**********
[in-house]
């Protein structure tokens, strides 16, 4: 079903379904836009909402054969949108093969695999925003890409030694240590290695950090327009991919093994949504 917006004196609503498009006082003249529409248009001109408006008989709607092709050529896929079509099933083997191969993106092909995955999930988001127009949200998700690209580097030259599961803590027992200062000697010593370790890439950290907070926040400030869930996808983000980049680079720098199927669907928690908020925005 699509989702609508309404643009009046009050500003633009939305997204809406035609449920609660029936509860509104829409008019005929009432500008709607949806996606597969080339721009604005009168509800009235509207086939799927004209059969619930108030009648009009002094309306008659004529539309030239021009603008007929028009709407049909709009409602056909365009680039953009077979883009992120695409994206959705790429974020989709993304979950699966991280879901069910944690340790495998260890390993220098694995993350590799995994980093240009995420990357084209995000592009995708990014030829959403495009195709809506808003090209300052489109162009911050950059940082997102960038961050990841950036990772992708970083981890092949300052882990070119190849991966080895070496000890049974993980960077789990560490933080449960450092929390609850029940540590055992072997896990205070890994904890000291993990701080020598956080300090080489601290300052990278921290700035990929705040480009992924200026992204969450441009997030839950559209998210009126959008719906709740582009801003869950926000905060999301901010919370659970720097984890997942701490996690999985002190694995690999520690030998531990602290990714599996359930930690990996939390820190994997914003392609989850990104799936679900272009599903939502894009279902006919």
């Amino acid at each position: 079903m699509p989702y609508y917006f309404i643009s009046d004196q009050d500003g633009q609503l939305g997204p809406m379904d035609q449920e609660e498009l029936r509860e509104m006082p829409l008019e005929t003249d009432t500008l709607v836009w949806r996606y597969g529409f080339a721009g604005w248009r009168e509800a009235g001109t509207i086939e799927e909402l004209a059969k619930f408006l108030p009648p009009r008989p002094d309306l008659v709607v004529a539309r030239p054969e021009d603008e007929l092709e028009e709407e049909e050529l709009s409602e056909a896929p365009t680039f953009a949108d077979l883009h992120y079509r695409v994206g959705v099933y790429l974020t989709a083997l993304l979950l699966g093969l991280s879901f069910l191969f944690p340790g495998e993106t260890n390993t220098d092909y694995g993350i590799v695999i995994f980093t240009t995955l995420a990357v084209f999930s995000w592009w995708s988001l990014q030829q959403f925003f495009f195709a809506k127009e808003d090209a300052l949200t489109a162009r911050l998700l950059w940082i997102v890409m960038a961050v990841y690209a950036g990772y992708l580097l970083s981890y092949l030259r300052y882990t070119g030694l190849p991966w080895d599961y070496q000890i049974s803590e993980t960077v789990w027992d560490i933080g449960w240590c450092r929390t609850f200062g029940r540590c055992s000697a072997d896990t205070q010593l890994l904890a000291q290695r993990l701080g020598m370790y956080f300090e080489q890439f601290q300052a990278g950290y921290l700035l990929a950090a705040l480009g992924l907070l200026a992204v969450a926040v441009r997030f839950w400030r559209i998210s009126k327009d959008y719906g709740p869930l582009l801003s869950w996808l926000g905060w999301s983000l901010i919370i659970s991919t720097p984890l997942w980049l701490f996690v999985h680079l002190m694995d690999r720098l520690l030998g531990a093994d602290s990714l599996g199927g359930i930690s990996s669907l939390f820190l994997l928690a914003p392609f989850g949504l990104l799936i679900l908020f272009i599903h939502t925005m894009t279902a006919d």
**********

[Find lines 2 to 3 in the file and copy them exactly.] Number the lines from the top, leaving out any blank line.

């Protein structure tokens, strides 16, 4: 079903379904836009909402054969949108093969695999925003890409030694240590290695950090327009991919093994949504 917006004196609503498009006082003249529409248009001109408006008989709607092709050529896929079509099933083997191969993106092909995955999930988001127009949200998700690209580097030259599961803590027992200062000697010593370790890439950290907070926040400030869930996808983000980049680079720098199927669907928690908020925005 699509989702609508309404643009009046009050500003633009939305997204809406035609449920609660029936509860509104829409008019005929009432500008709607949806996606597969080339721009604005009168509800009235509207086939799927004209059969619930108030009648009009002094309306008659004529539309030239021009603008007929028009709407049909709009409602056909365009680039953009077979883009992120695409994206959705790429974020989709993304979950699966991280879901069910944690340790495998260890390993220098694995993350590799995994980093240009995420990357084209995000592009995708990014030829959403495009195709809506808003090209300052489109162009911050950059940082997102960038961050990841950036990772992708970083981890092949300052882990070119190849991966080895070496000890049974993980960077789990560490933080449960450092929390609850029940540590055992072997896990205070890994904890000291993990701080020598956080300090080489601290300052990278921290700035990929705040480009992924200026992204969450441009997030839950559209998210009126959008719906709740582009801003869950926000905060999301901010919370659970720097984890997942701490996690999985002190694995690999520690030998531990602290990714599996359930930690990996939390820190994997914003392609989850990104799936679900272009599903939502894009279902006919």
């Amino acid at each position: 079903m699509p989702y609508y917006f309404i643009s009046d004196q009050d500003g633009q609503l939305g997204p809406m379904d035609q449920e609660e498009l029936r509860e509104m006082p829409l008019e005929t003249d009432t500008l709607v836009w949806r996606y597969g529409f080339a721009g604005w248009r009168e509800a009235g001109t509207i086939e799927e909402l004209a059969k619930f408006l108030p009648p009009r008989p002094d309306l008659v709607v004529a539309r030239p054969e021009d603008e007929l092709e028009e709407e049909e050529l709009s409602e056909a896929p365009t680039f953009a949108d077979l883009h992120y079509r695409v994206g959705v099933y790429l974020t989709a083997l993304l979950l699966g093969l991280s879901f069910l191969f944690p340790g495998e993106t260890n390993t220098d092909y694995g993350i590799v695999i995994f980093t240009t995955l995420a990357v084209f999930s995000w592009w995708s988001l990014q030829q959403f925003f495009f195709a809506k127009e808003d090209a300052l949200t489109a162009r911050l998700l950059w940082i997102v890409m960038a961050v990841y690209a950036g990772y992708l580097l970083s981890y092949l030259r300052y882990t070119g030694l190849p991966w080895d599961y070496q000890i049974s803590e993980t960077v789990w027992d560490i933080g449960w240590c450092r929390t609850f200062g029940r540590c055992s000697a072997d896990t205070q010593l890994l904890a000291q290695r993990l701080g020598m370790y956080f300090e080489q890439f601290q300052a990278g950290y921290l700035l990929a950090a705040l480009g992924l907070l200026a992204v969450a926040v441009r997030f839950w400030r559209i998210s009126k327009d959008y719906g709740p869930l582009l801003s869950w996808l926000g905060w999301s983000l901010i919370i659970s991919t720097p984890l997942w980049l701490f996690v999985h680079l002190m694995d690999r720098l520690l030998g531990a093994d602290s990714l599996g199927g359930i930690s990996s669907l939390f820190l994997l928690a914003p392609f989850g949504l990104l799936i679900l908020f272009i599903h939502t925005m894009t279902a006919d």